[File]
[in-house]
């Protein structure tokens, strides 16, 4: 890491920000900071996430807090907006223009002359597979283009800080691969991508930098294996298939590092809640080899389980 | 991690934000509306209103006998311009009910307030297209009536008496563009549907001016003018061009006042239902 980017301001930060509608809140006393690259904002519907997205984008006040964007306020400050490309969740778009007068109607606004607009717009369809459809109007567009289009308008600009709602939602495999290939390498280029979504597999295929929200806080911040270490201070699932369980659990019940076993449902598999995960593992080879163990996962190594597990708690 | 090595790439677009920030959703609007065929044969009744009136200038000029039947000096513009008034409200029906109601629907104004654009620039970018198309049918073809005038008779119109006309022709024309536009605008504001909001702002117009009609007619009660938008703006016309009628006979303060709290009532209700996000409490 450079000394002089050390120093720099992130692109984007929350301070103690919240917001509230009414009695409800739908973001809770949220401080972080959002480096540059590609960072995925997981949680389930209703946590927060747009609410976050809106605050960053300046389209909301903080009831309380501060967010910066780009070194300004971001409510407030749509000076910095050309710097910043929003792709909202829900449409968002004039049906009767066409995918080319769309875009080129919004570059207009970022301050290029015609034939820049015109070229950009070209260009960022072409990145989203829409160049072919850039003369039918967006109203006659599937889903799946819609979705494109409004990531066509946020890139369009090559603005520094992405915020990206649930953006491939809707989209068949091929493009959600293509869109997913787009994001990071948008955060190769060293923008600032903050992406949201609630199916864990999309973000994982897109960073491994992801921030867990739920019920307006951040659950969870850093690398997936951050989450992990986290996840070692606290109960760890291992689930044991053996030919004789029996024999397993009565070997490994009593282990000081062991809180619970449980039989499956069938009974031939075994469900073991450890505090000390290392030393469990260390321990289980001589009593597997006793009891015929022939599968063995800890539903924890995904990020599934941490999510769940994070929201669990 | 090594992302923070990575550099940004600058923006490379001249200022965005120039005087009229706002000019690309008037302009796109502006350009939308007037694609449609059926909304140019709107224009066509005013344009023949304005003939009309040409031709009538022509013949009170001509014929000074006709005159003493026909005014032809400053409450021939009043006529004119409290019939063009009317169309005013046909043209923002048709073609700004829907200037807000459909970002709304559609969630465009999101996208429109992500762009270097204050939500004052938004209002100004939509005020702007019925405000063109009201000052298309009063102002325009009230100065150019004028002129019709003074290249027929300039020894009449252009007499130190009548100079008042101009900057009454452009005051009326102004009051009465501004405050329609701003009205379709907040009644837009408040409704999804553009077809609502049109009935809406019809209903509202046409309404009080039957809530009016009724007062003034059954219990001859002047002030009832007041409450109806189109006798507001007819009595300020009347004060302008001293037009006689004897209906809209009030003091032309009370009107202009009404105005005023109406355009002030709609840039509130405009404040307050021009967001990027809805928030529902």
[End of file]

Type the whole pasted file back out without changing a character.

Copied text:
[in-house]
């Protein structure tokens, strides 16, 4: 890491920000900071996430807090907006223009002359597979283009800080691969991508930098294996298939590092809640080899389980 | 991690934000509306209103006998311009009910307030297209009536008496563009549907001016003018061009006042239902 980017301001930060509608809140006393690259904002519907997205984008006040964007306020400050490309969740778009007068109607606004607009717009369809459809109007567009289009308008600009709602939602495999290939390498280029979504597999295929929200806080911040270490201070699932369980659990019940076993449902598999995960593992080879163990996962190594597990708690 | 090595790439677009920030959703609007065929044969009744009136200038000029039947000096513009008034409200029906109601629907104004654009620039970018198309049918073809005038008779119109006309022709024309536009605008504001909001702002117009009609007619009660938008703006016309009628006979303060709290009532209700996000409490 450079000394002089050390120093720099992130692109984007929350301070103690919240917001509230009414009695409800739908973001809770949220401080972080959002480096540059590609960072995925997981949680389930209703946590927060747009609410976050809106605050960053300046389209909301903080009831309380501060967010910066780009070194300004971001409510407030749509000076910095050309710097910043929003792709909202829900449409968002004039049906009767066409995918080319769309875009080129919004570059207009970022301050290029015609034939820049015109070229950009070209260009960022072409990145989203829409160049072919850039003369039918967006109203006659599937889903799946819609979705494109409004990531066509946020890139369009090559603005520094992405915020990206649930953006491939809707989209068949091929493009959600293509869109997913787009994001990071948008955060190769060293923008600032903050992406949201609630199916864990999309973000994982897109960073491994992801921030867990739920019920307006951040659950969870850093690398997936951050989450992990986290996840070692606290109960760890291992689930044991053996030919004789029996024999397993009565070997490994009593282990000081062991809180619970449980039989499956069938009974031939075994469900073991450890505090000390290392030393469990260390321990289980001589009593597997006793009891015929022939599968063995800890539903924890995904990020599934941490999510769940994070929201669990 | 090594992302923070990575550099940004600058923006490379001249200022965005120039005087009229706002000019690309008037302009796109502006350009939308007037694609449609059926909304140019709107224009066509005013344009023949304005003939009309040409031709009538022509013949009170001509014929000074006709005159003493026909005014032809400053409450021939009043006529004119409290019939063009009317169309005013046909043209923002048709073609700004829907200037807000459909970002709304559609969630465009999101996208429109992500762009270097204050939500004052938004209002100004939509005020702007019925405000063109009201000052298309009063102002325009009230100065150019004028002129019709003074290249027929300039020894009449252009007499130190009548100079008042101009900057009454452009005051009326102004009051009465501004405050329609701003009205379709907040009644837009408040409704999804553009077809609502049109009935809406019809209903509202046409309404009080039957809530009016009724007062003034059954219990001859002047002030009832007041409450109806189109006798507001007819009595300020009347004060302008001293037009006689004897209906809209009030003091032309009370009107202009009404105005005023109406355009002030709609840039509130405009404040307050021009967001990027809805928030529902």